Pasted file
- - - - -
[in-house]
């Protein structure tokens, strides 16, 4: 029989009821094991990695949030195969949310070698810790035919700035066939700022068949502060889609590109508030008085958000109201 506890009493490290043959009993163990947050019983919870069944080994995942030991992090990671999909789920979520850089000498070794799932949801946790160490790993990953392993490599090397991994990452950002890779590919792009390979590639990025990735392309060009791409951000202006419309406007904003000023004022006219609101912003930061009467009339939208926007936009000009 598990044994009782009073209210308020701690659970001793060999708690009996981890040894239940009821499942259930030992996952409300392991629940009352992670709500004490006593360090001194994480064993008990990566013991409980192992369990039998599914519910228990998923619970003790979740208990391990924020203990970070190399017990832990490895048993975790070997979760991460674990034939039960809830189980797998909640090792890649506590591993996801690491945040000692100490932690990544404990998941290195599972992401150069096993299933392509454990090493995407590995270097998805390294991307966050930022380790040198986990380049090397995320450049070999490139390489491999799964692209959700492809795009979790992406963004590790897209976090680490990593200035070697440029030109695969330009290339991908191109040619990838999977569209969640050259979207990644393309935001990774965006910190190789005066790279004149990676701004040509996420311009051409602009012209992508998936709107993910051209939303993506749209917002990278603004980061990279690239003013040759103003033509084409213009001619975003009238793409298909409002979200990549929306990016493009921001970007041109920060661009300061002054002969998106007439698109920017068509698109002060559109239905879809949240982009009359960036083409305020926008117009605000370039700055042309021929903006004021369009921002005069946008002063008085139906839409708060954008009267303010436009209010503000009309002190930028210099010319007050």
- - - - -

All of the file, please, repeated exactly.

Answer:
[in-house]
């Protein structure tokens, strides 16, 4: 029989009821094991990695949030195969949310070698810790035919700035066939700022068949502060889609590109508030008085958000109201 506890009493490290043959009993163990947050019983919870069944080994995942030991992090990671999909789920979520850089000498070794799932949801946790160490790993990953392993490599090397991994990452950002890779590919792009390979590639990025990735392309060009791409951000202006419309406007904003000023004022006219609101912003930061009467009339939208926007936009000009 598990044994009782009073209210308020701690659970001793060999708690009996981890040894239940009821499942259930030992996952409300392991629940009352992670709500004490006593360090001194994480064993008990990566013991409980192992369990039998599914519910228990998923619970003790979740208990391990924020203990970070190399017990832990490895048993975790070997979760991460674990034939039960809830189980797998909640090792890649506590591993996801690491945040000692100490932690990544404990998941290195599972992401150069096993299933392509454990090493995407590995270097998805390294991307966050930022380790040198986990380049090397995320450049070999490139390489491999799964692209959700492809795009979790992406963004590790897209976090680490990593200035070697440029030109695969330009290339991908191109040619990838999977569209969640050259979207990644393309935001990774965006910190190789005066790279004149990676701004040509996420311009051409602009012209992508998936709107993910051209939303993506749209917002990278603004980061990279690239003013040759103003033509084409213009001619975003009238793409298909409002979200990549929306990016493009921001970007041109920060661009300061002054002969998106007439698109920017068509698109002060559109239905879809949240982009009359960036083409305020926008117009605000370039700055042309021929903006004021369009921002005069946008002063008085139906839409708060954008009267303010436009209010503000009309002190930028210099010319007050």